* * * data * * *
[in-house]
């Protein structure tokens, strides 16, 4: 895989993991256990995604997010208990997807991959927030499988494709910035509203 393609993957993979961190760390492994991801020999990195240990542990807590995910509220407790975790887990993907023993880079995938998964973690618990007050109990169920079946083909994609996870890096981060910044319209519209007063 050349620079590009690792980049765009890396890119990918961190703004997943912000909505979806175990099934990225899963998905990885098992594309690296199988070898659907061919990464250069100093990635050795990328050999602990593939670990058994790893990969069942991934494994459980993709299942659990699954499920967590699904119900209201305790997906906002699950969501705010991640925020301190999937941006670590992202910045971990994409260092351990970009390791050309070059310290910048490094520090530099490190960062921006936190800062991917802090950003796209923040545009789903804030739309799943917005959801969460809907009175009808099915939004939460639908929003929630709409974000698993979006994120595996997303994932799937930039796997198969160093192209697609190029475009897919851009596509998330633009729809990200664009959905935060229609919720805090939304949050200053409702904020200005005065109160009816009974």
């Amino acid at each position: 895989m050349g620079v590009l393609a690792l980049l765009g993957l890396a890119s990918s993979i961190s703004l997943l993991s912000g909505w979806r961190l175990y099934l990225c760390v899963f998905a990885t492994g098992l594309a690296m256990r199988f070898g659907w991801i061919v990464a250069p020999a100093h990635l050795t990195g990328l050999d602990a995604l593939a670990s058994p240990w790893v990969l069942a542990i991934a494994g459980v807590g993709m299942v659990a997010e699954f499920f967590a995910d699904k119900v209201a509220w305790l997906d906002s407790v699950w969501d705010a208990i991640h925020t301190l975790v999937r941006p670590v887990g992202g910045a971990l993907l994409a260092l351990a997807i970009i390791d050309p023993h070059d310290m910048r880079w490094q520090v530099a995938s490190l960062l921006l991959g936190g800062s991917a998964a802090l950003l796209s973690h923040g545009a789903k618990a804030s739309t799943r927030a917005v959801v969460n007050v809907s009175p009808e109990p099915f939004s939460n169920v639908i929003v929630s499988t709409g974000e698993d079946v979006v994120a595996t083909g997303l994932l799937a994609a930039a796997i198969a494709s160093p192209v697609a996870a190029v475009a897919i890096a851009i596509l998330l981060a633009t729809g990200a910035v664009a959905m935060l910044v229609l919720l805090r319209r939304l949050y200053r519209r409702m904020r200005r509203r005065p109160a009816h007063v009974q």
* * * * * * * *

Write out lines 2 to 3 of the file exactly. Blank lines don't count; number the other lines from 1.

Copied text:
């Protein structure tokens, strides 16, 4: 895989993991256990995604997010208990997807991959927030499988494709910035509203 393609993957993979961190760390492994991801020999990195240990542990807590995910509220407790975790887990993907023993880079995938998964973690618990007050109990169920079946083909994609996870890096981060910044319209519209007063 050349620079590009690792980049765009890396890119990918961190703004997943912000909505979806175990099934990225899963998905990885098992594309690296199988070898659907061919990464250069100093990635050795990328050999602990593939670990058994790893990969069942991934494994459980993709299942659990699954499920967590699904119900209201305790997906906002699950969501705010991640925020301190999937941006670590992202910045971990994409260092351990970009390791050309070059310290910048490094520090530099490190960062921006936190800062991917802090950003796209923040545009789903804030739309799943917005959801969460809907009175009808099915939004939460639908929003929630709409974000698993979006994120595996997303994932799937930039796997198969160093192209697609190029475009897919851009596509998330633009729809990200664009959905935060229609919720805090939304949050200053409702904020200005005065109160009816009974």
């Amino acid at each position: 895989m050349g620079v590009l393609a690792l980049l765009g993957l890396a890119s990918s993979i961190s703004l997943l993991s912000g909505w979806r961190l175990y099934l990225c760390v899963f998905a990885t492994g098992l594309a690296m256990r199988f070898g659907w991801i061919v990464a250069p020999a100093h990635l050795t990195g990328l050999d602990a995604l593939a670990s058994p240990w790893v990969l069942a542990i991934a494994g459980v807590g993709m299942v659990a997010e699954f499920f967590a995910d699904k119900v209201a509220w305790l997906d906002s407790v699950w969501d705010a208990i991640h925020t301190l975790v999937r941006p670590v887990g992202g910045a971990l993907l994409a260092l351990a997807i970009i390791d050309p023993h070059d310290m910048r880079w490094q520090v530099a995938s490190l960062l921006l991959g936190g800062s991917a998964a802090l950003l796209s973690h923040g545009a789903k618990a804030s739309t799943r927030a917005v959801v969460n007050v809907s009175p009808e109990p099915f939004s939460n169920v639908i929003v929630s499988t709409g974000e698993d079946v979006v994120a595996t083909g997303l994932l799937a994609a930039a796997i198969a494709s160093p192209v697609a996870a190029v475009a897919i890096a851009i596509l998330l981060a633009t729809g990200a910035v664009a959905m935060l910044v229609l919720l805090r319209r939304l949050y200053r519209r409702m904020r200005r509203r005065p109160a009816h007063v009974q």